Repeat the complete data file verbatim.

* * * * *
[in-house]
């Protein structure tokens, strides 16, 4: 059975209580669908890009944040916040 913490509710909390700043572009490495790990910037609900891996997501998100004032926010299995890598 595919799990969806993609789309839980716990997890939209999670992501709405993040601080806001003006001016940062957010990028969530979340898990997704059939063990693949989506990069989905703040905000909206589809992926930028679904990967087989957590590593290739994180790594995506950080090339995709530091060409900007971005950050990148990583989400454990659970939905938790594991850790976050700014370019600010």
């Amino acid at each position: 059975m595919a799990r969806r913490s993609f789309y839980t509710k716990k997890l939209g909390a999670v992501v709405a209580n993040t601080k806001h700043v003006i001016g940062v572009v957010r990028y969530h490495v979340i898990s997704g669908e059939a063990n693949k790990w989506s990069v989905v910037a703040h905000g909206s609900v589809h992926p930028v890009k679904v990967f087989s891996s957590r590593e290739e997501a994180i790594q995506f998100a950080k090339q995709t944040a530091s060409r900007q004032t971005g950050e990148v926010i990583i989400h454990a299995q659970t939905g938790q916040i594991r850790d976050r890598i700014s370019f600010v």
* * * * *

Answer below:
[in-house]
């Protein structure tokens, strides 16, 4: 059975209580669908890009944040916040 913490509710909390700043572009490495790990910037609900891996997501998100004032926010299995890598 595919799990969806993609789309839980716990997890939209999670992501709405993040601080806001003006001016940062957010990028969530979340898990997704059939063990693949989506990069989905703040905000909206589809992926930028679904990967087989957590590593290739994180790594995506950080090339995709530091060409900007971005950050990148990583989400454990659970939905938790594991850790976050700014370019600010």
């Amino acid at each position: 059975m595919a799990r969806r913490s993609f789309y839980t509710k716990k997890l939209g909390a999670v992501v709405a209580n993040t601080k806001h700043v003006i001016g940062v572009v957010r990028y969530h490495v979340i898990s997704g669908e059939a063990n693949k790990w989506s990069v989905v910037a703040h905000g909206s609900v589809h992926p930028v890009k679904v990967f087989s891996s957590r590593e290739e997501a994180i790594q995506f998100a950080k090339q995709t944040a530091s060409r900007q004032t971005g950050e990148v926010i990583i989400h454990a299995q659970t939905g938790q916040i594991r850790d976050r890598i700014s370019f600010v």